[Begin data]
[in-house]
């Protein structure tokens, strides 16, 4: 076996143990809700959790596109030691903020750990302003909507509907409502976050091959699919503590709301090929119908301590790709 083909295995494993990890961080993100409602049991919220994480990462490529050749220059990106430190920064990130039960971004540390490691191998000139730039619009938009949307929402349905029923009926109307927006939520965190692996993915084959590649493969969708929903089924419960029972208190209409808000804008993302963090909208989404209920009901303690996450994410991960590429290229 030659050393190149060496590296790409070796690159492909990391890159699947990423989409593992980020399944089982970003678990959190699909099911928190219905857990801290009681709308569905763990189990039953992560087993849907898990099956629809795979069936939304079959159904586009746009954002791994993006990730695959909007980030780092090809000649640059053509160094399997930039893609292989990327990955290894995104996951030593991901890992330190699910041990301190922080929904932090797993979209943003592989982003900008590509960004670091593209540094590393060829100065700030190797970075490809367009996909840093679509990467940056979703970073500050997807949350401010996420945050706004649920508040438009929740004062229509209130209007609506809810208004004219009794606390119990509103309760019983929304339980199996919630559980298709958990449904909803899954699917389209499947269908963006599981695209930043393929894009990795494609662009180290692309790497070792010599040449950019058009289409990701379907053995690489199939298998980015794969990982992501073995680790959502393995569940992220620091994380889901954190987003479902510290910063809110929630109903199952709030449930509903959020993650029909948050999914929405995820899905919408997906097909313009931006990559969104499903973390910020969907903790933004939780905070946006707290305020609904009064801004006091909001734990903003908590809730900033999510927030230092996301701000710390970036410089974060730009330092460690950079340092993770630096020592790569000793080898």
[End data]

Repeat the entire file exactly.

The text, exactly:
[in-house]
């Protein structure tokens, strides 16, 4: 076996143990809700959790596109030691903020750990302003909507509907409502976050091959699919503590709301090929119908301590790709 083909295995494993990890961080993100409602049991919220994480990462490529050749220059990106430190920064990130039960971004540390490691191998000139730039619009938009949307929402349905029923009926109307927006939520965190692996993915084959590649493969969708929903089924419960029972208190209409808000804008993302963090909208989404209920009901303690996450994410991960590429290229 030659050393190149060496590296790409070796690159492909990391890159699947990423989409593992980020399944089982970003678990959190699909099911928190219905857990801290009681709308569905763990189990039953992560087993849907898990099956629809795979069936939304079959159904586009746009954002791994993006990730695959909007980030780092090809000649640059053509160094399997930039893609292989990327990955290894995104996951030593991901890992330190699910041990301190922080929904932090797993979209943003592989982003900008590509960004670091593209540094590393060829100065700030190797970075490809367009996909840093679509990467940056979703970073500050997807949350401010996420945050706004649920508040438009929740004062229509209130209007609506809810208004004219009794606390119990509103309760019983929304339980199996919630559980298709958990449904909803899954699917389209499947269908963006599981695209930043393929894009990795494609662009180290692309790497070792010599040449950019058009289409990701379907053995690489199939298998980015794969990982992501073995680790959502393995569940992220620091994380889901954190987003479902510290910063809110929630109903199952709030449930509903959020993650029909948050999914929405995820899905919408997906097909313009931006990559969104499903973390910020969907903790933004939780905070946006707290305020609904009064801004006091909001734990903003908590809730900033999510927030230092996301701000710390970036410089974060730009330092460690950079340092993770630096020592790569000793080898």